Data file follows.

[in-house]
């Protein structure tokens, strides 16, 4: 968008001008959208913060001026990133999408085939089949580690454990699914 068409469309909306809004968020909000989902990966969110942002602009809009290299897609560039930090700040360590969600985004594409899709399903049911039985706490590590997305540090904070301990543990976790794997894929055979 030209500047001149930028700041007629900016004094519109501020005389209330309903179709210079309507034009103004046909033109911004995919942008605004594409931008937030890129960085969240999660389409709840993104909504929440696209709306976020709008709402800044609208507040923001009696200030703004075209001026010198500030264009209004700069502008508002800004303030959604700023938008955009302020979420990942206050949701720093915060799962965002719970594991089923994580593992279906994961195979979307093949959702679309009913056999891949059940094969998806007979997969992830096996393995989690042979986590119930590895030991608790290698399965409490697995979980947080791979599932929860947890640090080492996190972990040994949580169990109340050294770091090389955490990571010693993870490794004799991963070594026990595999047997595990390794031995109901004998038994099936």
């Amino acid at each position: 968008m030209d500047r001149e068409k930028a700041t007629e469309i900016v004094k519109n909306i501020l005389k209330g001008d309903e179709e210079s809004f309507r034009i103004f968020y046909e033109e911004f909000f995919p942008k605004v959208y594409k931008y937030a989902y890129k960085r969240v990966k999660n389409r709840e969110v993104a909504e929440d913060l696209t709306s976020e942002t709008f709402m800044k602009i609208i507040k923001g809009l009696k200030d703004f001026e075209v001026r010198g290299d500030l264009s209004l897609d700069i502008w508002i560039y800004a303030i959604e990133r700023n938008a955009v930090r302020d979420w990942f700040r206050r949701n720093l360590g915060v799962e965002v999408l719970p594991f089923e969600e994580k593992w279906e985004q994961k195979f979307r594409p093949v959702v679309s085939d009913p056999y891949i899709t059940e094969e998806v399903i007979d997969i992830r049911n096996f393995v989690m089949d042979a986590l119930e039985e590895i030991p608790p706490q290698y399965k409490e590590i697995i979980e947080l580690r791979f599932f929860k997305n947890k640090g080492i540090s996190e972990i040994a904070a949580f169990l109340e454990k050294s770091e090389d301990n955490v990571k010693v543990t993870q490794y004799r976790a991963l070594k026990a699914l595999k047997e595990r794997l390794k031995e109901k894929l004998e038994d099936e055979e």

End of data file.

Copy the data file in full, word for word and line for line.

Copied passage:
[in-house]
């Protein structure tokens, strides 16, 4: 968008001008959208913060001026990133999408085939089949580690454990699914 068409469309909306809004968020909000989902990966969110942002602009809009290299897609560039930090700040360590969600985004594409899709399903049911039985706490590590997305540090904070301990543990976790794997894929055979 030209500047001149930028700041007629900016004094519109501020005389209330309903179709210079309507034009103004046909033109911004995919942008605004594409931008937030890129960085969240999660389409709840993104909504929440696209709306976020709008709402800044609208507040923001009696200030703004075209001026010198500030264009209004700069502008508002800004303030959604700023938008955009302020979420990942206050949701720093915060799962965002719970594991089923994580593992279906994961195979979307093949959702679309009913056999891949059940094969998806007979997969992830096996393995989690042979986590119930590895030991608790290698399965409490697995979980947080791979599932929860947890640090080492996190972990040994949580169990109340050294770091090389955490990571010693993870490794004799991963070594026990595999047997595990390794031995109901004998038994099936």
């Amino acid at each position: 968008m030209d500047r001149e068409k930028a700041t007629e469309i900016v004094k519109n909306i501020l005389k209330g001008d309903e179709e210079s809004f309507r034009i103004f968020y046909e033109e911004f909000f995919p942008k605004v959208y594409k931008y937030a989902y890129k960085r969240v990966k999660n389409r709840e969110v993104a909504e929440d913060l696209t709306s976020e942002t709008f709402m800044k602009i609208i507040k923001g809009l009696k200030d703004f001026e075209v001026r010198g290299d500030l264009s209004l897609d700069i502008w508002i560039y800004a303030i959604e990133r700023n938008a955009v930090r302020d979420w990942f700040r206050r949701n720093l360590g915060v799962e965002v999408l719970p594991f089923e969600e994580k593992w279906e985004q994961k195979f979307r594409p093949v959702v679309s085939d009913p056999y891949i899709t059940e094969e998806v399903i007979d997969i992830r049911n096996f393995v989690m089949d042979a986590l119930e039985e590895i030991p608790p706490q290698y399965k409490e590590i697995i979980e947080l580690r791979f599932f929860k997305n947890k640090g080492i540090s996190e972990i040994a904070a949580f169990l109340e454990k050294s770091e090389d301990n955490v990571k010693v543990t993870q490794y004799r976790a991963l070594k026990a699914l595999k047997e595990r794997l390794k031995e109901k894929l004998e038994d099936e055979e």